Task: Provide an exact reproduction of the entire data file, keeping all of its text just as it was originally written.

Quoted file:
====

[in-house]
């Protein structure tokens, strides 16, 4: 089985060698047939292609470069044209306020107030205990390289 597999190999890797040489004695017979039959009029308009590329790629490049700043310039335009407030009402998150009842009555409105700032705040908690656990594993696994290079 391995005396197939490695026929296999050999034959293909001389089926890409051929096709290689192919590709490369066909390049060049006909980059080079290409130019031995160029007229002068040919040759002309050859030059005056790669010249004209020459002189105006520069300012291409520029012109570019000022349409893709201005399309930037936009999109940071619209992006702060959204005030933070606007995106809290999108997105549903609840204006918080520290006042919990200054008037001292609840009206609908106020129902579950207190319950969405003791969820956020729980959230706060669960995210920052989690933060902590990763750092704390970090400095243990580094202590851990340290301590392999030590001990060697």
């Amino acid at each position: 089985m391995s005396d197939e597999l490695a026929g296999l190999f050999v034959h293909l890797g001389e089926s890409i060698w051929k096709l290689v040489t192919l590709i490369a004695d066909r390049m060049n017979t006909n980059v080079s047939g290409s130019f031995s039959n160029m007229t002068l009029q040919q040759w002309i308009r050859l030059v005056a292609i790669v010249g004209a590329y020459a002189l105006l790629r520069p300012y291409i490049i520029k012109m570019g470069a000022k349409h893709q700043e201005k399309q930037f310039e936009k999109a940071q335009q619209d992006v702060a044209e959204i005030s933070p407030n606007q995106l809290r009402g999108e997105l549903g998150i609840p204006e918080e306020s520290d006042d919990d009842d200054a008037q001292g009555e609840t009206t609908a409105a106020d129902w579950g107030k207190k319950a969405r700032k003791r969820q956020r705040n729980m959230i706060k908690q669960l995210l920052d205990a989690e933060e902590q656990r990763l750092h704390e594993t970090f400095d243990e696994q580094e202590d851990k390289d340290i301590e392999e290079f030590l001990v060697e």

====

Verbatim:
[in-house]
């Protein structure tokens, strides 16, 4: 089985060698047939292609470069044209306020107030205990390289 597999190999890797040489004695017979039959009029308009590329790629490049700043310039335009407030009402998150009842009555409105700032705040908690656990594993696994290079 391995005396197939490695026929296999050999034959293909001389089926890409051929096709290689192919590709490369066909390049060049006909980059080079290409130019031995160029007229002068040919040759002309050859030059005056790669010249004209020459002189105006520069300012291409520029012109570019000022349409893709201005399309930037936009999109940071619209992006702060959204005030933070606007995106809290999108997105549903609840204006918080520290006042919990200054008037001292609840009206609908106020129902579950207190319950969405003791969820956020729980959230706060669960995210920052989690933060902590990763750092704390970090400095243990580094202590851990340290301590392999030590001990060697």
């Amino acid at each position: 089985m391995s005396d197939e597999l490695a026929g296999l190999f050999v034959h293909l890797g001389e089926s890409i060698w051929k096709l290689v040489t192919l590709i490369a004695d066909r390049m060049n017979t006909n980059v080079s047939g290409s130019f031995s039959n160029m007229t002068l009029q040919q040759w002309i308009r050859l030059v005056a292609i790669v010249g004209a590329y020459a002189l105006l790629r520069p300012y291409i490049i520029k012109m570019g470069a000022k349409h893709q700043e201005k399309q930037f310039e936009k999109a940071q335009q619209d992006v702060a044209e959204i005030s933070p407030n606007q995106l809290r009402g999108e997105l549903g998150i609840p204006e918080e306020s520290d006042d919990d009842d200054a008037q001292g009555e609840t009206t609908a409105a106020d129902w579950g107030k207190k319950a969405r700032k003791r969820q956020r705040n729980m959230i706060k908690q669960l995210l920052d205990a989690e933060e902590q656990r990763l750092h704390e594993t970090f400095d243990e696994q580094e202590d851990k390289d340290i301590e392999e290079f030590l001990v060697e």